A few days ago I got Exploring Calvin and Hobbes, and I thought I’d share some thoughts on it with you.
First I should probably explain that this book is a companion piece to an exhibition at the Billy Ireland Cartoon Library in Columbus, OH. I’ve never been to the exhibit or the museum, but the book seems to do an admirable job of recreating the experience. Of course it can’t quite capture what it’s like to see hand drawn artwork in person, but this is about as good as you are going to get without making the trip out there.
So what exactly is in the book? First there is an intro from the curator of the exhibit which gives some nice insight into how this all came together. That is followed by a lengthy, thought provoking interview with Bill Watterson where he candidly discusses his entire life, focusing on his career in cartooning. For big Calvin and Hobbes fans this is huge, as he has remained virtually silent for the past 20 years since the strip ended. Until last year when he made a surprise appearance in Pearls Before Swine and drew the poster for the comic documentary Stripped the man had virtually disappeared from all public life. He didn’t even make an appearance in the 2013 documentary about Calvin and Hobbes, Dear Mr. Watterson.
This sudden disappearance after ending the comic strip during the height of its popularity in 1995, combined with Watterson’s extreme resistance to merchandise has left his fans clamoring for something more for nearly two decades. So this interview is a pretty big deal.
Calvin and Hobbes had a huge impact on me as a child, and is probably the main reason why I ever tried making my own comics. So I take what Bill Watterson has to say very much to heart. And it is very revealing. I could have read a full length book of just him being interviewed and found every part of it fascinating.
It is a good length and he hits on all the major points a fan would hope him to. Next we get a collection of the comics that influenced Watterson. These were all selected by Watterson and contain some brief thoughts from him on why they had an impact. The bulk of these comics are photos of the original drawings, so there is a lot more detail than what you would get reading them in a newspaper.
After that is some of Watterson’s early work. We get to see some of his political cartoons, a rejected animal comic strip he submitted to newspapers, and unpublished early Calvin and Hobbes strips that were used to get the publishing deal. I had never seen any of these before and found them very interesting. Particularly seeing how there were hints of what was to come even in some of his early stuff. It was also really cool to see how the characters originally had different looks that he changed after he got the publishing deal.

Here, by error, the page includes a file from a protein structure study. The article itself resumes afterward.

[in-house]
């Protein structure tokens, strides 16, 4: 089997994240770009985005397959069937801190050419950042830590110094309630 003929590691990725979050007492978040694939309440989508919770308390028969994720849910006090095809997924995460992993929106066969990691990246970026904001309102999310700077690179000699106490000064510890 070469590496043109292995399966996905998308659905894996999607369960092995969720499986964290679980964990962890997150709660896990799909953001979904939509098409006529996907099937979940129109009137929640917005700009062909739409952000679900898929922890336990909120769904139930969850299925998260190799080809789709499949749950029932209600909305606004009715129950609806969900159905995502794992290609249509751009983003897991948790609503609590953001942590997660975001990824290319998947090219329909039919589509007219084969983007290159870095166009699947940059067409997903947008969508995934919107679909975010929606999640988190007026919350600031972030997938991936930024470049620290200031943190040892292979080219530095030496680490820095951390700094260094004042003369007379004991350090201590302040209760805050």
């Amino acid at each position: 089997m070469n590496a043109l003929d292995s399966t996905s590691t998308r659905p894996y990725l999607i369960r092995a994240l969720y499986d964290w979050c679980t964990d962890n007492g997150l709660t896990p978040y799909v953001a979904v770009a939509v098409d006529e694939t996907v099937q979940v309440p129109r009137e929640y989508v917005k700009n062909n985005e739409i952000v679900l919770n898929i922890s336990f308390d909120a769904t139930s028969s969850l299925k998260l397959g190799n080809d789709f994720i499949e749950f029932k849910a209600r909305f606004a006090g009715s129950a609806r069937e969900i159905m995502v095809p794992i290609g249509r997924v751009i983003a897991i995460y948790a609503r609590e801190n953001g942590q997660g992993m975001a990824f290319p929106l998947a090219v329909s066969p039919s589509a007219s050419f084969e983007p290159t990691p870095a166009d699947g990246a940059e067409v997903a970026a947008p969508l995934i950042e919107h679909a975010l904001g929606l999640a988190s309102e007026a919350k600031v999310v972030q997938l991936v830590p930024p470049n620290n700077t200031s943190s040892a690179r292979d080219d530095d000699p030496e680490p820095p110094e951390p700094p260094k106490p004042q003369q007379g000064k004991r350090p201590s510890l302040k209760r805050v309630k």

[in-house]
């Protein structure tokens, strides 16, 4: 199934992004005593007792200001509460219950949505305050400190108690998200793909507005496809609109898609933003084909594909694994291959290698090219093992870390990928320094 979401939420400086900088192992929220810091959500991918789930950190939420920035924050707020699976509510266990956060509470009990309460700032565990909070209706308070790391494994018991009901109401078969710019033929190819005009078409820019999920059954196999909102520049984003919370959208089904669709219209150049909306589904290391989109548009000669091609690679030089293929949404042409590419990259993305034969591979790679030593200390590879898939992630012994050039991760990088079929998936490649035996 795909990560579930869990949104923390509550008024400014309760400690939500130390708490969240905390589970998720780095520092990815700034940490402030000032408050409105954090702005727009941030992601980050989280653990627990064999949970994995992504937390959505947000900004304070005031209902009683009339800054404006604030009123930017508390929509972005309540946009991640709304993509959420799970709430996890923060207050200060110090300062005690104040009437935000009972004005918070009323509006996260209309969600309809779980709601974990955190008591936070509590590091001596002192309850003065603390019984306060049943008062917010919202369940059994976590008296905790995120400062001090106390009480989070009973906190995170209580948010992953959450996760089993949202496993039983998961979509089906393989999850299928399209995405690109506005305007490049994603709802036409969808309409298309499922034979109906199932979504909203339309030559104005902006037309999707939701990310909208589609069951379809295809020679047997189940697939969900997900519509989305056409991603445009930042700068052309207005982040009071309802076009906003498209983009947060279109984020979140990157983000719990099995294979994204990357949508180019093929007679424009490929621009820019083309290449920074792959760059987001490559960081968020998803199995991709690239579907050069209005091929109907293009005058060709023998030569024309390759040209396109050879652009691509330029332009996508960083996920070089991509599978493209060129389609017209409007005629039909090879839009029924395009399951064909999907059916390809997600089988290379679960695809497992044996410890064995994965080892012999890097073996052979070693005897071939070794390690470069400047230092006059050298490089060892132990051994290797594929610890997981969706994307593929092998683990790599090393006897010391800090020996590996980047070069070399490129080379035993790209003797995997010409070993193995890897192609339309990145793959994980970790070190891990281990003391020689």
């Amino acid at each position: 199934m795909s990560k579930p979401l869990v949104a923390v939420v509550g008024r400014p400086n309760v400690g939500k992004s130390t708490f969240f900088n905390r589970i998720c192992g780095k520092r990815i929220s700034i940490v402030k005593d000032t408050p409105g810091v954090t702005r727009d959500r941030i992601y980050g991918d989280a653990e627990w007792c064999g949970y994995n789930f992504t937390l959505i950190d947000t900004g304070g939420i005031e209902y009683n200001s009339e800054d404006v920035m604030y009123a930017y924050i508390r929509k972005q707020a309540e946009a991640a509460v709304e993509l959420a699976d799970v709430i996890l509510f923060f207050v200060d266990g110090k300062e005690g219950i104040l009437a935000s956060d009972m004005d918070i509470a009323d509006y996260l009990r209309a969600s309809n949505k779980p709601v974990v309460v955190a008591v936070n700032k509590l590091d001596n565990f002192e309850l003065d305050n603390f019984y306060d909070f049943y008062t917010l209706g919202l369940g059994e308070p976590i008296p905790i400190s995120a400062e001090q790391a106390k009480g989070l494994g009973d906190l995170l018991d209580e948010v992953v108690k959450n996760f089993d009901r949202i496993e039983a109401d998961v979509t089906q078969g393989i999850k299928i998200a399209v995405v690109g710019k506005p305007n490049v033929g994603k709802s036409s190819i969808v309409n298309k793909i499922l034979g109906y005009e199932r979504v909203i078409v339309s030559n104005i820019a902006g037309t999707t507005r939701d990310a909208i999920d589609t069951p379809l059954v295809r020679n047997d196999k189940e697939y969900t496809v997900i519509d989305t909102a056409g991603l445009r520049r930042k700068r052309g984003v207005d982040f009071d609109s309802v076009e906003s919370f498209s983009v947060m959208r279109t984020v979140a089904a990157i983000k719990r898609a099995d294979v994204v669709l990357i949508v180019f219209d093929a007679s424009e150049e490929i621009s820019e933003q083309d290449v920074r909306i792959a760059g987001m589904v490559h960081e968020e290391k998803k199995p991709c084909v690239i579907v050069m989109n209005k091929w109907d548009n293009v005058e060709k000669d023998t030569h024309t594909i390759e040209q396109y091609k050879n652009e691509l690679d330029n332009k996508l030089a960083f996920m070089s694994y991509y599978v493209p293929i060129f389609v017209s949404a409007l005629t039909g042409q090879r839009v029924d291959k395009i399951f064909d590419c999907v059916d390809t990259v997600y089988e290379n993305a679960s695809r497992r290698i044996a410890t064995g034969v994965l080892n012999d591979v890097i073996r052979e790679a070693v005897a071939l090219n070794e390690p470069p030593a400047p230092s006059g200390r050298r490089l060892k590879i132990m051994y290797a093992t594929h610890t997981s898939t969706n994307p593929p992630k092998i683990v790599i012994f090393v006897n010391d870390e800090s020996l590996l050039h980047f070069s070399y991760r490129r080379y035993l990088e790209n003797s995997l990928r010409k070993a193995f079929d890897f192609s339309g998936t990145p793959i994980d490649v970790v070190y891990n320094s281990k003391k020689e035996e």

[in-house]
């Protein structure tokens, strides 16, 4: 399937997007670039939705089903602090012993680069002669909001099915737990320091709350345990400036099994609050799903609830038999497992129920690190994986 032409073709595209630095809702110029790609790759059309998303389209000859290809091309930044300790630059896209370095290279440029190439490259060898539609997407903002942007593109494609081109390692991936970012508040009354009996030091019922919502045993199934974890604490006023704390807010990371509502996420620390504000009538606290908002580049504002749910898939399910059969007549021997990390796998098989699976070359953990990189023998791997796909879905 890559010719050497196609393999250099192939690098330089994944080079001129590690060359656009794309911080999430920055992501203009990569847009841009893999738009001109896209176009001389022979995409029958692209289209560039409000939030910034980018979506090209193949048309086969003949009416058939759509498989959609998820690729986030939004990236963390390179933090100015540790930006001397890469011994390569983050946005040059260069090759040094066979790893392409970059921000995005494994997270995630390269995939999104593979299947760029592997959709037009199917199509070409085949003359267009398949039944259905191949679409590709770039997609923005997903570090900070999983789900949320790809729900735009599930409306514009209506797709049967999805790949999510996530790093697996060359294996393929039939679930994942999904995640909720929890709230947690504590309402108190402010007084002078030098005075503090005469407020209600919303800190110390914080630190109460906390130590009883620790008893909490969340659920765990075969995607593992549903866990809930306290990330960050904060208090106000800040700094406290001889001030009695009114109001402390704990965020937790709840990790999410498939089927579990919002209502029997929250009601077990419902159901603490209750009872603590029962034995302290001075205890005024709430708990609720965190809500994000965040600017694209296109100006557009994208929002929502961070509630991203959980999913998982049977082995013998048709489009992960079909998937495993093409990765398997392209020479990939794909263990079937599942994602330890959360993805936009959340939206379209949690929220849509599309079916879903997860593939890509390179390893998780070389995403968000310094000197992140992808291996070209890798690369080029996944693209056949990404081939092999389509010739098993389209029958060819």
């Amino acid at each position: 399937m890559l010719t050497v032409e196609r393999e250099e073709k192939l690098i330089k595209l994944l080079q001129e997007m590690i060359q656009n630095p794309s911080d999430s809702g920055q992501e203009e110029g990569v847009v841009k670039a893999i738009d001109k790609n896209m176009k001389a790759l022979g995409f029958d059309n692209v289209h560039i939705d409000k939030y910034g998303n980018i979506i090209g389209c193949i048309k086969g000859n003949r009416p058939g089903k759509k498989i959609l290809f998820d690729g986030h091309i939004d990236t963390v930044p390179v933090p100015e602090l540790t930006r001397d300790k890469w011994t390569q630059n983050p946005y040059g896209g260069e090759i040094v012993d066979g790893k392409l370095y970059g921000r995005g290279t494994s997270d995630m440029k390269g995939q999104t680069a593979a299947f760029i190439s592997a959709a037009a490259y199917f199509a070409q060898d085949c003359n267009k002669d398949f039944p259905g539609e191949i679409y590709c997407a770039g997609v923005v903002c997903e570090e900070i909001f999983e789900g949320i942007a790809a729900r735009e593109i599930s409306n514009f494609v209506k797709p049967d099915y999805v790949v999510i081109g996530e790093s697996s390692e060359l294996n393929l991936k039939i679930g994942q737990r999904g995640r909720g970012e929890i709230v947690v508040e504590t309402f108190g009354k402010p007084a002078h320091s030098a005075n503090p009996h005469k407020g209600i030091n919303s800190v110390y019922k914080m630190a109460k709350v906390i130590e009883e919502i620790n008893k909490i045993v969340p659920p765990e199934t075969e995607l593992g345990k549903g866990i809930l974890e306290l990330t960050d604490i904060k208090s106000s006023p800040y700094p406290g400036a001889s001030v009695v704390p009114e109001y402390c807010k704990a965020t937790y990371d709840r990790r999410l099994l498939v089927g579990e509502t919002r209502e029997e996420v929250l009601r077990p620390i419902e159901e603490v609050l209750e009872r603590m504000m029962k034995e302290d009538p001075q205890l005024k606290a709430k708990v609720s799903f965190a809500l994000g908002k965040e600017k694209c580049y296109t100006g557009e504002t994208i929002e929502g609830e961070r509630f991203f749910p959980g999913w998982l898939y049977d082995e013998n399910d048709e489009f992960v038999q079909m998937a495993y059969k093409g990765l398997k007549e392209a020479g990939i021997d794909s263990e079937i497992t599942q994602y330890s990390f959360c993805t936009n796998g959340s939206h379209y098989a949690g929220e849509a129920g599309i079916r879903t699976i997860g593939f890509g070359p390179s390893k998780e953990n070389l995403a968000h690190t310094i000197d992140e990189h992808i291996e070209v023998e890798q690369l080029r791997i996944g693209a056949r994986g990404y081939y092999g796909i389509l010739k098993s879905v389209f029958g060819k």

Next we get a couple pages about the tools that were used to make the comics. This is brief, but interesting and gives a glimpse into the process used to create Watterson’s trademark style. I know it made me want to pick up the same tools and do some old school ink on Bristol board drawing to see what I could come up with.
The remainder of the book is photos of Calvin and Hobbes comic strips. These are all original drawings, so many of them have pencil marks, white out, various shades of black ink, and definable brush strokes. So a lot more detail than what was printed in the newspaper and previous book collections. If you enjoy original art and getting a better idea of the artist’s process, than you’ll love this.
The comics are grouped together in various thematic categories which include Characters, Seasons (Spring, Summer, Fall, Winter), Devices, Storytelling, Social Commentary, The Meaning of Life, Colors and Sundays. The beginning of each section has a paragraph or two describing that theme and how it was used in the comic.
If you already own all the book collections and are a big fan you will likely be familiar with all the comics included. But the main appeal is seeing them in their original state. Seeing them grouped together this way does allow you to look at them with a bit of a different perspective then you’ve probably read them in the past.
Then the book just kind of abruptly ends, with no sort of conclusion or closing thoughts. It is a pretty quick read, but I think it will hold up well as something I’ll reread. It is all presented very nicely with the clinical quality of a museum.
If you are a big fan of Calvin and Hobbes and want to learn more about the man who made it, this book is a must have.